After that, there was also work needed to refine the characters. “There was a lot of testing and tweaking involved to ensure the output matched my vision and that, in the end, the AI characters displayed strong and unique personalities with different interests and conversation styles,” Eva explained.
The outcome of directing rather than writing scenes is that NPCs use the personality they’re given to improvise in ways that will surprise even the developers. “When you just start the game, PEA warns you that the drop pod is about to explode,” explained Brian, “but you don’t know what she’ll say. She could just tell you to run away or, since she’s very sassy and sarcastic, she might tell you that you should walk away now if you don't want a free tanning session. This makes it fun to replay the game, as the experience will always be different.”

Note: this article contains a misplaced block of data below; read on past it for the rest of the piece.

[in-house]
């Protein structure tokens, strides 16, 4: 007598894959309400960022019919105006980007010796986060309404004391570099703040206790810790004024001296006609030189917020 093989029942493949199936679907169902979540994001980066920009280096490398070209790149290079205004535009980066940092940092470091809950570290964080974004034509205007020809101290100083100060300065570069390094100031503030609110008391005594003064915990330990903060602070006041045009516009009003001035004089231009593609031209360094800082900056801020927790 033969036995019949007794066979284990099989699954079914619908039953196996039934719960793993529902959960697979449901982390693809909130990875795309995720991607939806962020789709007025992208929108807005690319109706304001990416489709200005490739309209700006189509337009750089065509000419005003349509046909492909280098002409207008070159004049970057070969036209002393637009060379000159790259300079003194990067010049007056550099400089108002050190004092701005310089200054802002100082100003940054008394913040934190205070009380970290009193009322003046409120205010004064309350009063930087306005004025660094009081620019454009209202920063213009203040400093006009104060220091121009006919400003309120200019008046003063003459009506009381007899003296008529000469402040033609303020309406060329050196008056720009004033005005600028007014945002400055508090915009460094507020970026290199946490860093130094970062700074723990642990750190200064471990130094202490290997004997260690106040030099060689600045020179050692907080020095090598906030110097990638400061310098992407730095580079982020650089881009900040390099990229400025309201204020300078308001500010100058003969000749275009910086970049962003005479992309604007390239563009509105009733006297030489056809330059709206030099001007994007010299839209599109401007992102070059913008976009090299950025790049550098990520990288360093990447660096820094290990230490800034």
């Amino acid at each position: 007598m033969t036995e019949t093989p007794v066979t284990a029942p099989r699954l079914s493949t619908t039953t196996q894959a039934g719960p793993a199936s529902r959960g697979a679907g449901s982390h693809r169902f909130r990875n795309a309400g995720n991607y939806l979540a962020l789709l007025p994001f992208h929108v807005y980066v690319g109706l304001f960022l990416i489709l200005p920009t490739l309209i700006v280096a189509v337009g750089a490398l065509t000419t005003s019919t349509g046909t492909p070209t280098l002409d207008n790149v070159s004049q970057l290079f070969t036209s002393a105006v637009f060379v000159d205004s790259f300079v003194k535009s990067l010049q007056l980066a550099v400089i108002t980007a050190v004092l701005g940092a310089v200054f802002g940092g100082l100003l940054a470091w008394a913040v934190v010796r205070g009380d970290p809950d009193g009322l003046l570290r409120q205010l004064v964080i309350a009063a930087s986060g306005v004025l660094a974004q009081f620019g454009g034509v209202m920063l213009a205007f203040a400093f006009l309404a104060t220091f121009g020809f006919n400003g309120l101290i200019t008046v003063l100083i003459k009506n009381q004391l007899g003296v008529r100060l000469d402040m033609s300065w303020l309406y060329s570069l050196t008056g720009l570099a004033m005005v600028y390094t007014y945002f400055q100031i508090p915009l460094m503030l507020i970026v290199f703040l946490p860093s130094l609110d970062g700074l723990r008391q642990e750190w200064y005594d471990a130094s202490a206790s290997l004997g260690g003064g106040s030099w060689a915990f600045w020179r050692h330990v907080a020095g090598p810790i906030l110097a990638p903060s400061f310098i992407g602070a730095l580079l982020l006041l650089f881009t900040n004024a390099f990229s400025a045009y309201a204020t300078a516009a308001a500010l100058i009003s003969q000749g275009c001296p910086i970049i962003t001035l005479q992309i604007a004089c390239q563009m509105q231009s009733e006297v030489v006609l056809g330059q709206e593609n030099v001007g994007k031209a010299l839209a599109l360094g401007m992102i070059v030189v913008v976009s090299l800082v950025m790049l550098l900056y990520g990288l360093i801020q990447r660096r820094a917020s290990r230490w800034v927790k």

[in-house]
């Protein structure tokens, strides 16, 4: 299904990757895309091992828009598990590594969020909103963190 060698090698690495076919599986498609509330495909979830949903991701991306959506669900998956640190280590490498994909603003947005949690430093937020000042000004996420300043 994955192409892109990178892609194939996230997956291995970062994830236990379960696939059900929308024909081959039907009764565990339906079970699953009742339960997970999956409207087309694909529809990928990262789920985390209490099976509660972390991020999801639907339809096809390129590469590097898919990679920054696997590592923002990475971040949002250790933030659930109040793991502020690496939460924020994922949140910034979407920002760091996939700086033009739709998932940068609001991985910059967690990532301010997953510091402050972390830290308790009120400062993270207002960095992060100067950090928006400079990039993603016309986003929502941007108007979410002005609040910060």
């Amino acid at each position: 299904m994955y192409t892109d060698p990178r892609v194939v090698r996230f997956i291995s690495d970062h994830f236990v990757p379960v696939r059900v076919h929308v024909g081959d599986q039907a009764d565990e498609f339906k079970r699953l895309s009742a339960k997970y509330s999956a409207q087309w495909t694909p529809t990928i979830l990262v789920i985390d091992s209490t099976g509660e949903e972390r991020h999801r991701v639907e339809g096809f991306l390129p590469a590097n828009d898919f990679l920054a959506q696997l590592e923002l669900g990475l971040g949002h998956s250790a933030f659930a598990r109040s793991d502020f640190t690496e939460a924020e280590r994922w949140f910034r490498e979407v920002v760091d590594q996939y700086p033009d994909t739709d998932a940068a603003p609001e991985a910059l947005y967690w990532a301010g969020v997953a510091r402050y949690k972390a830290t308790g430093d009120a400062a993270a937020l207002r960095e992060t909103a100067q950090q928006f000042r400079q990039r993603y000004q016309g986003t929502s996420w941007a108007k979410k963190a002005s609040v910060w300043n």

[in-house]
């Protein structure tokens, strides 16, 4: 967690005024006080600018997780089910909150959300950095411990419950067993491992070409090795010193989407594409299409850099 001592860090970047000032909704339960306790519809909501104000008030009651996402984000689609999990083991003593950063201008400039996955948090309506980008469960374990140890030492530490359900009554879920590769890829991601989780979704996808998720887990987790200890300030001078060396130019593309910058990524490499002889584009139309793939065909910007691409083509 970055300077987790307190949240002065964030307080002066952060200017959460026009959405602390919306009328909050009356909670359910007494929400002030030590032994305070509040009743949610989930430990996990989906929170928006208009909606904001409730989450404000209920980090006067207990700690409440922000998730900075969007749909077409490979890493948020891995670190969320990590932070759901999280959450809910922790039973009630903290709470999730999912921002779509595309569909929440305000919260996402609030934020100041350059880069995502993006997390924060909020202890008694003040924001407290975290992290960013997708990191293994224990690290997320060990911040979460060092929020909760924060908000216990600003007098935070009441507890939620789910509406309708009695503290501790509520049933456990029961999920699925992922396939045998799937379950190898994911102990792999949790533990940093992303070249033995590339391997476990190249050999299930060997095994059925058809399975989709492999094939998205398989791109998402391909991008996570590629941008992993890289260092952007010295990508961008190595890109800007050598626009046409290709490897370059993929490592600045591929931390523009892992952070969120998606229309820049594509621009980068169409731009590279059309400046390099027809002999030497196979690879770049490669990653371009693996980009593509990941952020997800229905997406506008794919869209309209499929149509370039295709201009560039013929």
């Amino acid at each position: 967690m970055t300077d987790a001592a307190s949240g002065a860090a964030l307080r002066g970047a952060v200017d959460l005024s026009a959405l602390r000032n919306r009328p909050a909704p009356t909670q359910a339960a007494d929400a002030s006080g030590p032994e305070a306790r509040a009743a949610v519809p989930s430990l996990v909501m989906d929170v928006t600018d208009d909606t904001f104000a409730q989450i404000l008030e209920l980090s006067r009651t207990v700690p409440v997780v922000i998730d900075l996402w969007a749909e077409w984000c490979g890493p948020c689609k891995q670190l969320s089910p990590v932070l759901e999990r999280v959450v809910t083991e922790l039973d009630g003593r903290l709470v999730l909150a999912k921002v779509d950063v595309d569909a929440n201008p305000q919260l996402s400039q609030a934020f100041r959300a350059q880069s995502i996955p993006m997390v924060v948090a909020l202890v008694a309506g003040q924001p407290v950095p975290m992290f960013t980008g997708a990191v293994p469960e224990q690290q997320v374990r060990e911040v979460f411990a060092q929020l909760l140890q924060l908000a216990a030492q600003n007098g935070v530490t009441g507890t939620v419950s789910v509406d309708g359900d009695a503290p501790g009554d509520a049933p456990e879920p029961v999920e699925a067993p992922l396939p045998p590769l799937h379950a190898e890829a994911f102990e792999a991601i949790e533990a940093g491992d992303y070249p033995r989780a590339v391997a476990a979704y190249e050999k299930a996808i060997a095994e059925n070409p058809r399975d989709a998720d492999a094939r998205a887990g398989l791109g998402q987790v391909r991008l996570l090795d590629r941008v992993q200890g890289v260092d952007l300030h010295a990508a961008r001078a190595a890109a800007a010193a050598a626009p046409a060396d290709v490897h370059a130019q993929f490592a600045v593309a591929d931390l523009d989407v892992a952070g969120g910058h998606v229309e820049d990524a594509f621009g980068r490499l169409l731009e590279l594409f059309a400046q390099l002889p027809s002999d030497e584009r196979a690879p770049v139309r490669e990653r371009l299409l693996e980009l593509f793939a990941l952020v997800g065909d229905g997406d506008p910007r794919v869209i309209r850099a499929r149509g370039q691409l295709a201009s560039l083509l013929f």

Studios can implement AI NPCs similarly to how Team Miaozi did where they’ll have two dialogue systems but even when using Inworld alone, narrative designers can write and program NPCs to say pre-written dialogue verbatim in key scenes.
Using Scenes to manage NPCs' knowledge
Inworld's Scenes feature is a powerful tool that allows developers to ensure that their NPCs don’t break the fourth wall by providing NPCs with critical context around what’s happening in the scene. Cygnus Enterprises, however, used the Scenes feature in an innovative way: to ensure PEA acquired knowledge over time in the game. That way, she wouldn’t get confused about what scene she was in, what she knew at that stage of the game, and what was happening in the game world at that time.
“We started by creating a map of the game world,” explained Brian Cox, Lead Programmer on Team Miaozi. “This map included all the different locations in the game, as well as the relationships between those locations. We then linked each Unity scene to a scene in Inworld. This allowed us to control what information was available to each version of PEA based on her location in the game world.”